What isn’t to like about the bob? I recently went to a fancy Mayfair hairdresser and asked him what he thought about me getting a bob. His answer? Bobs suit EVERYONE. It may not be the same kind of bob, but there is definitely one for each face shape. It’s known for being universally flattering, and edgy at the same time, and historically symbolises independent and progressive women.
When we think of the bob, we may picture Julia Roberts’ famous blonde wig in Pretty Women, or Uma Thurman’s sleek black ‘do in Pulp Fiction, allowing the haircut to become sexy and cutting edge (see what I did there?). However, the stylish haircut originally began during World War One, when it became acceptable for women to cut their hair to take on military duties and Red Cross work, and was considered more hygienic and affordable. However, it’s rising popularity began with the 1920’s flapper girls and art nouveau: shapes became simpler, and hairdressing magazines helped to spread the word to New York and London, from France. Then, the iconic French fashion designer Coco Chanel had her hair bobbed in 1916, leading to the popularisation of the cut among aristocratic women in the UK.
The media and movies played a significant part in promoting the haircut, and will be forever defined as a look of revolution and how it quickly abandoned old rules of femininity and fashion: women were now becoming emancipated and financially dependent on their own. In the 1950s, bobs were once again symbolising youth and teenage looks with jaw length styles, which were flicked out at the ends. However, the revolution really began when, in 1963, Vidal Sassoon re-styles the bob by creating the five-point-bob cut, which was short, geometric, and angular in all the right ways. This cut was amazingly iconic, mainly because the style lay in the cut.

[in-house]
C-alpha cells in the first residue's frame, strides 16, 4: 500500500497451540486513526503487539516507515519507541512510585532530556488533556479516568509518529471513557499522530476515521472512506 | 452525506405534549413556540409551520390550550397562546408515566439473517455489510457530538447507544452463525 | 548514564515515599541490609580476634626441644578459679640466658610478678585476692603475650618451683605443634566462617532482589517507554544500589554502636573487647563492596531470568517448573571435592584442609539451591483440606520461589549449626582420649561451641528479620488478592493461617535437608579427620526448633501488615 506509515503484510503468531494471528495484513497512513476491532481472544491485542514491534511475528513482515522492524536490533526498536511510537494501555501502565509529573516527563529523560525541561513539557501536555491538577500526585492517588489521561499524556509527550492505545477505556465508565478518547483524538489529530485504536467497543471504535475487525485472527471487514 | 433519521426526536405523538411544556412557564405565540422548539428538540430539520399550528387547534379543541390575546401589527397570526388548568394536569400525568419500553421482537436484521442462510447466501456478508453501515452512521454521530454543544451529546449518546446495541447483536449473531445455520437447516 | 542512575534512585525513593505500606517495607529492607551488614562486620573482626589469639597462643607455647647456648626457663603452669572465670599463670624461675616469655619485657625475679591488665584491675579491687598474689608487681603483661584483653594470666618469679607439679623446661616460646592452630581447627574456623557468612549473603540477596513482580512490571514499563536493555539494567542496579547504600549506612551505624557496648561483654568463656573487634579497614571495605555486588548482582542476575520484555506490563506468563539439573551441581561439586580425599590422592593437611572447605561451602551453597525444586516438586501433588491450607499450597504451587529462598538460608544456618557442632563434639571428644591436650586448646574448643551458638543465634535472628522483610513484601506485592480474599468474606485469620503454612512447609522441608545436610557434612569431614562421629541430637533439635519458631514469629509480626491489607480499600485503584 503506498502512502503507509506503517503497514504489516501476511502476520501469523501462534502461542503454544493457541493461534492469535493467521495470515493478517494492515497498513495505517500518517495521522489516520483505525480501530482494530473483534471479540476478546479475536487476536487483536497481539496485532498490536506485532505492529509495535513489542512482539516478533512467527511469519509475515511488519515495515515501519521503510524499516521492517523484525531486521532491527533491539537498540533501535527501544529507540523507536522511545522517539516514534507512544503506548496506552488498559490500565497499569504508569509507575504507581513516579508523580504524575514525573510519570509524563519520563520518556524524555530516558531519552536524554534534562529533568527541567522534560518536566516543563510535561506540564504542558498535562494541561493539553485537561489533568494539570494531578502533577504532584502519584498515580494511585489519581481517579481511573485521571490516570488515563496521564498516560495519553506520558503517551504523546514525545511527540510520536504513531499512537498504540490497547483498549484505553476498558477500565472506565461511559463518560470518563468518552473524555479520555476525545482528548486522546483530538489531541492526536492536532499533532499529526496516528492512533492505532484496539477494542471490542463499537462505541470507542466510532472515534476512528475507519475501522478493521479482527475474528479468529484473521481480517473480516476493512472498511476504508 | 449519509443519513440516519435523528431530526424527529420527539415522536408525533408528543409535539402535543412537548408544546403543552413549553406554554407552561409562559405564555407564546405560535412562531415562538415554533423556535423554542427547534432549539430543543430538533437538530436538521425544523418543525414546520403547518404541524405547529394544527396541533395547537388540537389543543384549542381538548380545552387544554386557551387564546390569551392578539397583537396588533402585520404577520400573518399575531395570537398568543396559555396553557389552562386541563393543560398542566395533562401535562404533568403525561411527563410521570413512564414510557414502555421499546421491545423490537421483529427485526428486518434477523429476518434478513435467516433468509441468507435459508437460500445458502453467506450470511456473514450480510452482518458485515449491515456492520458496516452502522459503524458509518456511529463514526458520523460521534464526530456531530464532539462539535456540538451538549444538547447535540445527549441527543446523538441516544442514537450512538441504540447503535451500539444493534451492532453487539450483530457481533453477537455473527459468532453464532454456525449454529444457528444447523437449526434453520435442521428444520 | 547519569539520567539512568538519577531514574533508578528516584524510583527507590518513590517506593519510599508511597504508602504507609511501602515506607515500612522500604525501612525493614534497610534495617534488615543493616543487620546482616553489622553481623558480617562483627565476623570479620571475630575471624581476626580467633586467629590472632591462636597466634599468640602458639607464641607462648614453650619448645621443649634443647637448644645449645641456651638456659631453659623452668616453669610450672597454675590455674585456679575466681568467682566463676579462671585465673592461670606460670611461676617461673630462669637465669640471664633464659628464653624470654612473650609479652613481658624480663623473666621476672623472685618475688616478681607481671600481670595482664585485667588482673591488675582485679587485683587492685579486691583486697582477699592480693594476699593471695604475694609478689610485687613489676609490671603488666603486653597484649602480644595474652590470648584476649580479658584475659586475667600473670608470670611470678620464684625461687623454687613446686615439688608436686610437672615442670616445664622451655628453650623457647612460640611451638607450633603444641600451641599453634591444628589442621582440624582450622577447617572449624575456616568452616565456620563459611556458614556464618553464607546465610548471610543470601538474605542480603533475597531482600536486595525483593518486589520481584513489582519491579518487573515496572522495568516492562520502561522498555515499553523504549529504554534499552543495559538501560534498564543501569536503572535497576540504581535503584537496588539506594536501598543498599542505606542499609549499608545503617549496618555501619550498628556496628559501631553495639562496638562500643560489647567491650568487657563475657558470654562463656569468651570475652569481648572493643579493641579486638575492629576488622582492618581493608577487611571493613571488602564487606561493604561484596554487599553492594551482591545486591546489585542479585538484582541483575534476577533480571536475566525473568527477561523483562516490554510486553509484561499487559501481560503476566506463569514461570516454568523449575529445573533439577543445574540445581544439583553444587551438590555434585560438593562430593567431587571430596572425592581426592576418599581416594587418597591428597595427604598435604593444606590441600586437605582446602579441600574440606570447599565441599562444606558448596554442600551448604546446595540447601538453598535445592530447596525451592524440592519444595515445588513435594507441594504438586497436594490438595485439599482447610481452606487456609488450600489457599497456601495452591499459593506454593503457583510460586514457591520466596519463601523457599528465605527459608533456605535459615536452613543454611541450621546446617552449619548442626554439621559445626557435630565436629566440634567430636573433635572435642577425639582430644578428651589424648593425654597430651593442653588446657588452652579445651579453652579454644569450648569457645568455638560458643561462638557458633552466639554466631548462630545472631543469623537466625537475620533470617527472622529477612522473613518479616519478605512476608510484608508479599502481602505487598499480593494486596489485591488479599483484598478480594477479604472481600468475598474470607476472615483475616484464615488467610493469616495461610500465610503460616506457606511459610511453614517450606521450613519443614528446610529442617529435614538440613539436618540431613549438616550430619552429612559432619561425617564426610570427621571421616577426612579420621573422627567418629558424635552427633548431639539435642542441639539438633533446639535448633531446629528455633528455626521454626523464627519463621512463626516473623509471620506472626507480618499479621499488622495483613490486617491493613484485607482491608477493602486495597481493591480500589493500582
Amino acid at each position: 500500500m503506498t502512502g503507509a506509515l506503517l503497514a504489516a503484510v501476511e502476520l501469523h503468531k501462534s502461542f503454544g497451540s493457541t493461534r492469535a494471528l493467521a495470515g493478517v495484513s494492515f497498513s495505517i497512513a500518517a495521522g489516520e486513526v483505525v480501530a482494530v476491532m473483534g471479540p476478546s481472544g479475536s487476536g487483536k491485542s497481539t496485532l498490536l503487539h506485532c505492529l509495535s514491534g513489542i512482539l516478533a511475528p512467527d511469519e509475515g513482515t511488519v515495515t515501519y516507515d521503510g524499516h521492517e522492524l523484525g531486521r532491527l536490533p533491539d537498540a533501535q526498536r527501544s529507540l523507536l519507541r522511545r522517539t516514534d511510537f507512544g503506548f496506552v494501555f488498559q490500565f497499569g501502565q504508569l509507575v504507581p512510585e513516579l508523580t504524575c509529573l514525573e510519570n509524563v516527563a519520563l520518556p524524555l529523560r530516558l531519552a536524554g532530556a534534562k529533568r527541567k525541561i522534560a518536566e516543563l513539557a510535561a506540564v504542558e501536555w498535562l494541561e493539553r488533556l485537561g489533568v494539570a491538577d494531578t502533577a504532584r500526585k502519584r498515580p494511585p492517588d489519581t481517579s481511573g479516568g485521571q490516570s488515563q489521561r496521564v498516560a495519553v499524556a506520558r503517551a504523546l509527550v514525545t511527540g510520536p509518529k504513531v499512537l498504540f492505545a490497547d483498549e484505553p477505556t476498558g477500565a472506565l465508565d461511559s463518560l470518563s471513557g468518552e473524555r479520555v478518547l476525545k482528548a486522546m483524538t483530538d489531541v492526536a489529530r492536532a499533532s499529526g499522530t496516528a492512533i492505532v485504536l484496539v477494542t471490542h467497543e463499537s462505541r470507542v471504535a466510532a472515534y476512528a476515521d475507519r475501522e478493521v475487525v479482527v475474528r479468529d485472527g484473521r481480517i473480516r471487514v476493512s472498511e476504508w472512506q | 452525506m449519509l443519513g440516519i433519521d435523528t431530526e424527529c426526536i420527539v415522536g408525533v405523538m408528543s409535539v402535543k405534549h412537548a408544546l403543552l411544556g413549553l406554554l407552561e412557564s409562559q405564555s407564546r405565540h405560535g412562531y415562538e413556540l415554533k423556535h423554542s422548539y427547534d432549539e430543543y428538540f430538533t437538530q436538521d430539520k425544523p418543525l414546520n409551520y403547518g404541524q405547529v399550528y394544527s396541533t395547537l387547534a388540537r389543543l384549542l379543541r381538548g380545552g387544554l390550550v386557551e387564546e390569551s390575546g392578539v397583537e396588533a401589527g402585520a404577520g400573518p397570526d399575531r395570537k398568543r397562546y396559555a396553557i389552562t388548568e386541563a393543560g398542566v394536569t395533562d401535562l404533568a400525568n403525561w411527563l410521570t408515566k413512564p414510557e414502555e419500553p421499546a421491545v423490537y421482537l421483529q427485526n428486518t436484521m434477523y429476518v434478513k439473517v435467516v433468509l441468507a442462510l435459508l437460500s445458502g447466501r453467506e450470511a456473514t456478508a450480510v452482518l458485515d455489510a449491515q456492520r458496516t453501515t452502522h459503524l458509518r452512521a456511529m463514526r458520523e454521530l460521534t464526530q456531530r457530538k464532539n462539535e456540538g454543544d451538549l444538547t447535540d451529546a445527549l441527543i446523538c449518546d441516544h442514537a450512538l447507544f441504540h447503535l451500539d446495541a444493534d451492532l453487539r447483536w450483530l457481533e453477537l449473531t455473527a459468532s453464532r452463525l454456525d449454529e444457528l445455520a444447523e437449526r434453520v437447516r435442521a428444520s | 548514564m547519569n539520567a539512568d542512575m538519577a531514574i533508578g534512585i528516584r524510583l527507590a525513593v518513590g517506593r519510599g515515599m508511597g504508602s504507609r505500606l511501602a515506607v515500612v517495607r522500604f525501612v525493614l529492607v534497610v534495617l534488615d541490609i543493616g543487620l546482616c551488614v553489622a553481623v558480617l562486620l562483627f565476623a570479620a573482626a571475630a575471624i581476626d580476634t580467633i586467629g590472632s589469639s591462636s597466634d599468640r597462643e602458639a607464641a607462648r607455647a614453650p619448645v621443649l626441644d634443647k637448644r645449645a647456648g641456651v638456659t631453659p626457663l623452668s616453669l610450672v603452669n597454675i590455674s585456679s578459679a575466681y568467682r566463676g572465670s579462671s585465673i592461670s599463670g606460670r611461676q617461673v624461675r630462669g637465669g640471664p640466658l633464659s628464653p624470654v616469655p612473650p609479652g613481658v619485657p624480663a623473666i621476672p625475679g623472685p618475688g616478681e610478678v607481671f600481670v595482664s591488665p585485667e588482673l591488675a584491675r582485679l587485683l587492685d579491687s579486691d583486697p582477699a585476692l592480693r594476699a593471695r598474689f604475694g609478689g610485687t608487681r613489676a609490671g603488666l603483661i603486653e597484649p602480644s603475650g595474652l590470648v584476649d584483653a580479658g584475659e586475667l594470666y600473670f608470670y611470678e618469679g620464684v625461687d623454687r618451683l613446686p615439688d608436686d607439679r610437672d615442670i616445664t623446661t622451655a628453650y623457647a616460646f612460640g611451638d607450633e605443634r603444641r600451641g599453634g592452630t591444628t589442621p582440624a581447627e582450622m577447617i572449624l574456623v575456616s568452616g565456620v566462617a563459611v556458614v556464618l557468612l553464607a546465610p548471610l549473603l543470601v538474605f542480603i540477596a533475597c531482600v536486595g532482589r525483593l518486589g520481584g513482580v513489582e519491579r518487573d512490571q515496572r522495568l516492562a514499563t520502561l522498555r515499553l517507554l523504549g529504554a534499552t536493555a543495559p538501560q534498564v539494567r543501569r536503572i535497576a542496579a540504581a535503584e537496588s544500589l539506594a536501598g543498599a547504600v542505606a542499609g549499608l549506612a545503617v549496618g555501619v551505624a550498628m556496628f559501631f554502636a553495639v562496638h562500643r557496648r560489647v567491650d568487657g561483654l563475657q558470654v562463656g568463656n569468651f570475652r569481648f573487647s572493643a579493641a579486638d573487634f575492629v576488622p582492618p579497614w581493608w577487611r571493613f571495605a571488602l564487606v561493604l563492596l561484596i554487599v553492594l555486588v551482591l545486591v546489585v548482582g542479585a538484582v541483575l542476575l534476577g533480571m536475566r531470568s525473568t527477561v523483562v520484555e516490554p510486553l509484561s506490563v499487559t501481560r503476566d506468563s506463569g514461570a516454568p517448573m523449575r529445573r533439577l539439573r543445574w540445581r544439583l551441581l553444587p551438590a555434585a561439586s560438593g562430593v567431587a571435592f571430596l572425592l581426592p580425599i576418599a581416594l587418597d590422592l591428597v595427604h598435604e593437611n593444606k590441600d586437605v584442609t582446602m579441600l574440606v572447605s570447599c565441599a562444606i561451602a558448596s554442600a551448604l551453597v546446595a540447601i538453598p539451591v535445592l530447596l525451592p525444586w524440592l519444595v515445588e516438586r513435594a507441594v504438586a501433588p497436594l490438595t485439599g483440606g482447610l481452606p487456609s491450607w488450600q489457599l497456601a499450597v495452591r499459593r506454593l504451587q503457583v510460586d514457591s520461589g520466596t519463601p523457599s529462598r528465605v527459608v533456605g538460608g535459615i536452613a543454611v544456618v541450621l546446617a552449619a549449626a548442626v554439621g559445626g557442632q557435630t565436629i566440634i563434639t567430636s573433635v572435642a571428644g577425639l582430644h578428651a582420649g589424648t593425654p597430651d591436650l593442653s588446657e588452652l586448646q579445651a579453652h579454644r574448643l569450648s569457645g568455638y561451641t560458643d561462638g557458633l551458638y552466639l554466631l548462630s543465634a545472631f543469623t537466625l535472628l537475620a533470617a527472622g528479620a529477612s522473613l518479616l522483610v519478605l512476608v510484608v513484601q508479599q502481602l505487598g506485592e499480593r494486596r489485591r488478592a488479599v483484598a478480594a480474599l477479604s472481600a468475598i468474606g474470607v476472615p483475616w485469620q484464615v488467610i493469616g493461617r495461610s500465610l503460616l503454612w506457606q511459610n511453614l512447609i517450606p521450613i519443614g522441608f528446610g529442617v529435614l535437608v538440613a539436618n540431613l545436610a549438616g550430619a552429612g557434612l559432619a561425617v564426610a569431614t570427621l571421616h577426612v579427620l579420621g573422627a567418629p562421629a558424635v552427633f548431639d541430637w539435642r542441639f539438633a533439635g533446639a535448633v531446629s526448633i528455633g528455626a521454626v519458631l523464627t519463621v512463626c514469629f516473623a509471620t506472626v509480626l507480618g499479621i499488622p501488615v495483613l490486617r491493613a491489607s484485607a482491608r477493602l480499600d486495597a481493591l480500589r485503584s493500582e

Fashion designers such as Mary Quant, who was at the heart of the Swinging Sixties, became known for making it fashionable. The UK model Twiggy also wears a style not unlike the severe but pixie-like Eton Crop of the early 1920s, and became a modeling sensation, as well as becoming a poster girl for a new look, and generation. Other famous stars that sported the bob included Julie Christie Barbara Streisand and Diana Ross. However, now we have Taylor Swift’s soft long bob that is casual and side-swept; and not forgetting Kylie Jenner’s dip-dyed black and green locks, which sparked major trends all over the world. Oh, and how can I forget the seriously chic blonde bob on the one and only US Vogue Editor, Anna Wintour.